From 2009 to 2013, Hobb released the four novels that comprised The Rain Wild Chronicles (Dragon Keeper, Dragon Haven, City of Dragons and Blood of Dragons), set in the same world as Hobb's earlier trilogies.[9]

The Soldier Son trilogy (Shaman's Crossing, Forest Mage, and Renegade's Magic) are Hobb's only novels to be set outside of the Realm of the Elderlings, and were published between 2006 and 2009. In addition, The Inheritance, published in 2011, was a collection of short stories written both as Robin Hobb and as Megan Lindholm.

In 2013, Hobb announced that she would resume the story, decades later in life, of her two most popular characters in the Realm of the Elderlings series.[10] The first volume of the Fitz and the Fool trilogy, Fool's Assassin, was published in August 2014, and the second, Fool's Quest, a year later. The final volume, Assassin's Fate, is expected in Spring 2017.[11][12]

Critical reception[edit]

In 1981, Megan Lindholm was awarded an Alaska State Council of the Arts prize for her short story "The Poaching."[13] As Megan Lindholm, her short fiction works have been finalists for both the Nebula and the Hugo awards, and winner of the Asimov’s Readers Award.[2]

Her books have been praised by Orson Scott Card, who has stated that she "arguably set the standard for the modern serious fantasy novel".[14] George R.R. Martin has praised her work, writing, "In today's crowded fantasy market Robin Hobb's books are like diamonds in a sea of zircons."

In 2014, she was a Guest of Honor at the 72nd World Science Fiction Convention in London.

Personal life[edit]

She currently publishes under both names, and lives in Tacoma, Washington.

Bibliography[edit]

Interviews[edit]

  • Interview conducted by Annaïg Houesnard for Elbakin.net during "Les Imaginales" 2008.
  • Interview conducted by Rob Bedford for sffworld.com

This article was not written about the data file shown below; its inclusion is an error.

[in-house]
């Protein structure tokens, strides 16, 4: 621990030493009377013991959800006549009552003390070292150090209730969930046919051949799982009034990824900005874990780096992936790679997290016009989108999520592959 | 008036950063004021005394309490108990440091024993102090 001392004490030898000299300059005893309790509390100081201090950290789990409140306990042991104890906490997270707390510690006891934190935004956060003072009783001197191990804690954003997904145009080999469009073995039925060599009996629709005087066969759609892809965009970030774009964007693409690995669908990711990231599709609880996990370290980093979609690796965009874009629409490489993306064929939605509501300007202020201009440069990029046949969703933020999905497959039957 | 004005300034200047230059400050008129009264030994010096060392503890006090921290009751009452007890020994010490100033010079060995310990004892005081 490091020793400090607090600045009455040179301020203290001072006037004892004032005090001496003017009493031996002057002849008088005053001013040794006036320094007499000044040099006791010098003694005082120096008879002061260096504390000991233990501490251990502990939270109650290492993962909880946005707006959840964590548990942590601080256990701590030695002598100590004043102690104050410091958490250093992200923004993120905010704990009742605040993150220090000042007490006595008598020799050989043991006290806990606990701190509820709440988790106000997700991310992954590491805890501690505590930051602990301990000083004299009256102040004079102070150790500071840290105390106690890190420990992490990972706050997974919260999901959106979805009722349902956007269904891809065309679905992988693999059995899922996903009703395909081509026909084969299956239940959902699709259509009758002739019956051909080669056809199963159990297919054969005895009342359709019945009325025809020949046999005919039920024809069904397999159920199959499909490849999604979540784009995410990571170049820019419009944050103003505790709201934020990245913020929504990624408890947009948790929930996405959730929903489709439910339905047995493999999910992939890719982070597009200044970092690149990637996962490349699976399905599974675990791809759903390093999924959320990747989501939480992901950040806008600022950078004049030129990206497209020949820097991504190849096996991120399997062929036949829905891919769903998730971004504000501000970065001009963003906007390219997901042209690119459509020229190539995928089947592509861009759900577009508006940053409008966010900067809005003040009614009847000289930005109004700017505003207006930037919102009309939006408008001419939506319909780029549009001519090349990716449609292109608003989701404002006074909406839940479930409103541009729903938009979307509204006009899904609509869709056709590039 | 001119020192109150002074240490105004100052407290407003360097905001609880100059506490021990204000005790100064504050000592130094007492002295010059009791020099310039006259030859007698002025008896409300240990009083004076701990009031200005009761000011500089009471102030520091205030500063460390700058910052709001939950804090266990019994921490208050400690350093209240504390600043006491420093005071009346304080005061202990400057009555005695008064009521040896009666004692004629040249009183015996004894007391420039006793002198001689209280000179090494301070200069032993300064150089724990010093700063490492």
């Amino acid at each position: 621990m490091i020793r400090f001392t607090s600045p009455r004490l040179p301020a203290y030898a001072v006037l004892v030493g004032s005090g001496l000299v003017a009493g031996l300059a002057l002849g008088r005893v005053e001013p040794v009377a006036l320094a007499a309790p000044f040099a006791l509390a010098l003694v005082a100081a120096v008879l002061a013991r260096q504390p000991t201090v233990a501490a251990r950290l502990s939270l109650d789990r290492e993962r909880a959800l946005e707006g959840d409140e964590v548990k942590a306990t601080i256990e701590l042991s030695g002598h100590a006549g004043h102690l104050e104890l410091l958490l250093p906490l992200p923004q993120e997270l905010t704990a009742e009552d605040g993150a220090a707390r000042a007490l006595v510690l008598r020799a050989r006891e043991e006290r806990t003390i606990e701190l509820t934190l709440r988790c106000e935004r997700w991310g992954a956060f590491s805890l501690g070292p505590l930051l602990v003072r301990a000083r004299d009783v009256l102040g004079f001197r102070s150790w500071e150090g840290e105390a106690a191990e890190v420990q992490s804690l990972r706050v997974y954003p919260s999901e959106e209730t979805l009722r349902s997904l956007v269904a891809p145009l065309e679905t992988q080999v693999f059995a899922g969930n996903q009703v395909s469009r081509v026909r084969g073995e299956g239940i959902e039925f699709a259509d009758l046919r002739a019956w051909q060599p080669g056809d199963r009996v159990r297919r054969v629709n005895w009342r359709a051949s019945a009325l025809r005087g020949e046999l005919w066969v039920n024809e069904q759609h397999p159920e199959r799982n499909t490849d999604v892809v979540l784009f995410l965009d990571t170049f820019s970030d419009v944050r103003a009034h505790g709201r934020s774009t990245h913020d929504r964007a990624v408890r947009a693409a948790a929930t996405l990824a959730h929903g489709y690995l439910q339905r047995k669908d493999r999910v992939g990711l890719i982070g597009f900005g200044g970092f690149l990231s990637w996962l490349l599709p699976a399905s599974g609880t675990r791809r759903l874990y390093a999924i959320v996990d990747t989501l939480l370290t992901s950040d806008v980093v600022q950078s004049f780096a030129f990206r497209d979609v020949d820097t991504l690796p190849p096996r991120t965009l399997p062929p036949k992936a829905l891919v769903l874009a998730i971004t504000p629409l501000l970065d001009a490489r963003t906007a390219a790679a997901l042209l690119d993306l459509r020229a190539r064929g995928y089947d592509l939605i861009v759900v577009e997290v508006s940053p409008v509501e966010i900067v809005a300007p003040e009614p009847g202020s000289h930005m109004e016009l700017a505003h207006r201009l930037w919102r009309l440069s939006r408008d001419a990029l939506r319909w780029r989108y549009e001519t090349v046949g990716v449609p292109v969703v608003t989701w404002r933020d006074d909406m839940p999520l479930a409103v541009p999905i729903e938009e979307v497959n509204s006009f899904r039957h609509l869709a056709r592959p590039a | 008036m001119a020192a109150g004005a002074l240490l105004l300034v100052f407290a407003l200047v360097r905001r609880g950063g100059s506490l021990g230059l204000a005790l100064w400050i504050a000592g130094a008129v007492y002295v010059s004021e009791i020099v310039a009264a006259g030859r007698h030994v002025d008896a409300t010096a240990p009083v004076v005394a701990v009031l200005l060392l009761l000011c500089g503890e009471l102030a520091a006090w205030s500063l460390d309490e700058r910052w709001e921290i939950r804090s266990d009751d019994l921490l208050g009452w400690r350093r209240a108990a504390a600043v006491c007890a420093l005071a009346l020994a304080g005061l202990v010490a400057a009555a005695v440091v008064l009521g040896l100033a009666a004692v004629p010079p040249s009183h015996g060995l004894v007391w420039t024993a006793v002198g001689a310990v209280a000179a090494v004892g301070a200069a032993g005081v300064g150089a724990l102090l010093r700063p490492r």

• Interview conducted by Patrick for sffworld.com
  • Interview on wotmania.com
  • Interview conducted by Jay Tomio
  • Interview conducted by Maïté Hoste for KissMyGeek.com
  • Interview conducted by Bertrand Hallyn (Duiker) for The Breathless Quills, Les Plumes Asthmatiques and Antiquité-SFFF

References[edit]

  1. ^ Hobb, Robin". Last updated May 26, 2014. The Encyclopedia of Science Fiction (sf-encyclopedia.com). Retrieved 2014-08-03.
  2. ^ a b c "About the Author". Robin Hobb (official website). Archived from the original on 2015-07-03. 
  3. ^ a b "Shorts". Megan Lindholm (official website). Archived from the original on 2016-01-31. 
  4. ^ Charles Vess (7 March 2006). The Book of Ballads. Tom Doherty Associates. pp. 183–190. ISBN 978-0-7653-1215-0. 
  5. ^ Olson, Chris (February 3, 2003). "Interview: Steven Brust". Strange Horizons. Retrieved December 29, 2012. 
  6. ^ Covert, Colin (10 July 1995). "Is It a Book? Is It Computer Software? Is It a Music CD? Yes.". Minneapolis-St. Paul Star Tribune. 
  7. ^ Lindholm, Megan (2013). "Old Paint". In Hartwell, David G. Year's Best SF 18. Macmillan. pp. 15–33. ISBN 9781466838185. 
  8. ^ "Voyager Author Biography". fantasticfiction.co.uk. Retrieved July 18, 2011. 
  9. ^ "Robin Hobb's Blog". myspace.com. Retrieved July 18, 2011. 
  10. ^ Hobb, Robin (January 29, 2016). "What Did You Miss?". Robin Hobb (official website). Archived from the original on 2016-02-11. 
  11. ^ Hobb, Robin (August 22, 2015). "Reply to @alapidgefitness". Robin Hobb on Twitter. Twitter.com. Archived from the original on 2016-02-11. 
  12. ^ Hobb, Robin (January 4, 2016). "Another Year Begins". Robin Hobb (official website). Archived from the original on January 28, 2016. 
  13. ^ Smith, Cindy, ed. (1981). Finding the Boundaries: Poems and Short Stories. Anchorage, Alaska: Alaska State Council on the Arts. ASIN B002FD4SBW. OCLC 8417173. 
  14. ^ Beach-Bag Books.

External links[edit]